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Dark Borders: Film Noir and American Citizenship by Jonathan Auerbach (review)
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In Dark Borders: Film Noir and American Citzenship, Jonathan Auerbach links the alienation often cited in film noir to cold war obsessions about who and what constituted "Americanness." Drawing a connection between such concerns and continued doubts about noir as an analytic category, Auerbach likens the concept of noir to "a ghost, a vampire or a zombie" that "remains powerfully haunting, undead, like a spectre that will not stay in the grave." While reading Dark Borders I was indeed haunted by precisely the kind of spectre Auerbach describes, but it had nothing to do with critical concerns over the blurred boundaries of film noir and everything to do with the cultural and political climate of "secrecy, power, fear, and suspicion" underlying Auerbach's study. While Auerbach makes no reference to it, the eerie relevance his study holds for our current political climate is striking: when our President's natural citizenship is subject to unremitting assault; when hysteria over border security, illegal immigration, and undocumented "aliens" rages; when voter ID laws, "stop and frisk," and airport security define every citizen as suspect; when undercover infiltration and surveillance of mosques, Muslims, Middle Easterners, and domestic political movements is pervasive; and when our government systematically assassinates U.S. citizens abroad, it is only natural that one might sense a haunting presence while reading about cold war attempts to "cleanse the homeland of undesirable elements representing a danger from within."

While acknowledging that film noir was "not ostensibly concerned with national politics," Auerbach does see "politics at the core of noir's mood of disquiet," and its very existence as tied to the "irrational intensity of anti-communist" fears regarding "who and what counted as American, how to tell friend from foe." Citing J. Edgar Hoover as the "tutelary spirit" of his study, Auerbach suggests "there could be no film noir without the FBI."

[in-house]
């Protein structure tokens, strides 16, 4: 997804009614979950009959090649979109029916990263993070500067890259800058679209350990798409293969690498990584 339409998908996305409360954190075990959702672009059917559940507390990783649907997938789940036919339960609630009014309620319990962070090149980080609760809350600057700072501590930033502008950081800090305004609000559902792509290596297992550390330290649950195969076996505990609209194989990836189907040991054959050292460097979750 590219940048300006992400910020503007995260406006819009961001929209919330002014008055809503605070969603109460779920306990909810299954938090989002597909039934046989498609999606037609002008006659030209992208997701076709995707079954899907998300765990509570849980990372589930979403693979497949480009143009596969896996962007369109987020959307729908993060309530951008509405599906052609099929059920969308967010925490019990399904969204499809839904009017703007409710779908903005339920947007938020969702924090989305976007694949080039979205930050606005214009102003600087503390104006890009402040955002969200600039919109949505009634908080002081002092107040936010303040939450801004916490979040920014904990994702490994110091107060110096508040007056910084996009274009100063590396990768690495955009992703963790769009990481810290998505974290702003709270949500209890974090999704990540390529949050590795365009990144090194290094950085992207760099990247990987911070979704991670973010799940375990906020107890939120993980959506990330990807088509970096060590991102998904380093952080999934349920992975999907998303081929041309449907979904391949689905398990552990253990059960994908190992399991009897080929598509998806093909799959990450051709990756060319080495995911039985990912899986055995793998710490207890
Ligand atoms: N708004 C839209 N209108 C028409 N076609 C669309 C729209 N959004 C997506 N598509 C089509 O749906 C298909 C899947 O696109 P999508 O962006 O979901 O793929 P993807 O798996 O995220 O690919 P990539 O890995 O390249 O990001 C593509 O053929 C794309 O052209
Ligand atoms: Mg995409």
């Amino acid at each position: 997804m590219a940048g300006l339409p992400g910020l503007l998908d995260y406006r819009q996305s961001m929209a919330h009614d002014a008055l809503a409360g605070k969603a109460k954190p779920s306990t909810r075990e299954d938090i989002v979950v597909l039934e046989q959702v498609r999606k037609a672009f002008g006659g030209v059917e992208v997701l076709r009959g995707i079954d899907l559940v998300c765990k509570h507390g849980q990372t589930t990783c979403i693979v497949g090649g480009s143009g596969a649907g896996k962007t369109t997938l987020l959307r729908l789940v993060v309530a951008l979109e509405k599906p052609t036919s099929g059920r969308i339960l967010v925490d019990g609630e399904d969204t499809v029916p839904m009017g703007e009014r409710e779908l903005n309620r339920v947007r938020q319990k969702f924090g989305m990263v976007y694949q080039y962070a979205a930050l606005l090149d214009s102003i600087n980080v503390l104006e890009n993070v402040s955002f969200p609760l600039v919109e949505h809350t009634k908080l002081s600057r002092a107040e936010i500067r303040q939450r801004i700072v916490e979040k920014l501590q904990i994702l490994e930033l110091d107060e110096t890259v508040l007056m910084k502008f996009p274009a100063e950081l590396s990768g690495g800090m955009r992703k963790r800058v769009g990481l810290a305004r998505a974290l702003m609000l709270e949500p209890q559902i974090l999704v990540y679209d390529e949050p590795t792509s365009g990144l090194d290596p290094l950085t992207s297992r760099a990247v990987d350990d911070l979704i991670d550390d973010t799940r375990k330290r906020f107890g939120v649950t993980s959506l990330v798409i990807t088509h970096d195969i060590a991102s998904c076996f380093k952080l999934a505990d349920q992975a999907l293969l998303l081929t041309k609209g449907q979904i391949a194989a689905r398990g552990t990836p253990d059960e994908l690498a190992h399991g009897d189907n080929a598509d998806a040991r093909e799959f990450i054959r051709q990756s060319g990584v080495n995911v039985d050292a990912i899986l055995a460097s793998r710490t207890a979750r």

Central to Auerbach's argument is the notion of "the uncanny." Auerbach's explanation of this concept is a bit fuzzy. Working from Freud's essay on "The Uncanny," he proposes that within "the ostensible opposition between familiar and unfamiliar," there lies a single "core of feeling."

Auerbach pairs "the uncanny" with 'un-Americannness," a concept given "institutional status" with the formation of HUAC. For Auerbach's purposes, the two concepts "function identically" - as "boundary crossing, where inside and outside grow confused as (presumed) foreigners enter domestic space and conversely, the home reveals dark secrets hidden within."

As his focus on the uncanny suggests, Auerbach is more interested in the "emotional undercurrents" of these films than in their manifest content, and it this aspect of his study that sets it apart from those that overlook "how these films engage confusing and sometimes incongruous 'structures of feeling'" and "flatten out contradictions and ambiguity such as the flipping back and forth between American and un-American."

Auerbach analyses a dozen films and groups them according to how they specifically relate to cold war concerns about nationality and citizenship. In Confessions of a Nazi Spy (1939) and Stranger on the Third Floor (1940), each of which features the threat of deportation, Auerbach sees "the fear of a spreading stain of un-Americanness that must be excised from the nation." As he does throughout, Auerbach places these films in their historical contexts, citing, for example, the passage of the 1940 Smith Act and other official policies that associated foreignness with criminality. Thus, in Confessions, the culture of surveillance can be seen in the Gestapo which, Auerbach argues, functions as the "uncanny shadow" of the FBI, while in Stranger, the figure of a nosy neighbor named "Meng" serves as both a personified fusing of the Axis enemies and an instrument of surveillance and censorship. The linchpin of Auerbach's analysis is his reading of this film's seven-minute long dream sequence in which the film's protagonist finds himself subject to a Kafkaesque trial. Auerbach focuses on two shots - a district attorney in Nazi salute, and "patterns of shadow resembling swastikas projected on the courtroom wall" - that place foreignness at the "very center of the American justice system," in a film where "totalitarianism has become entrenched in U.S law and politics," and the...

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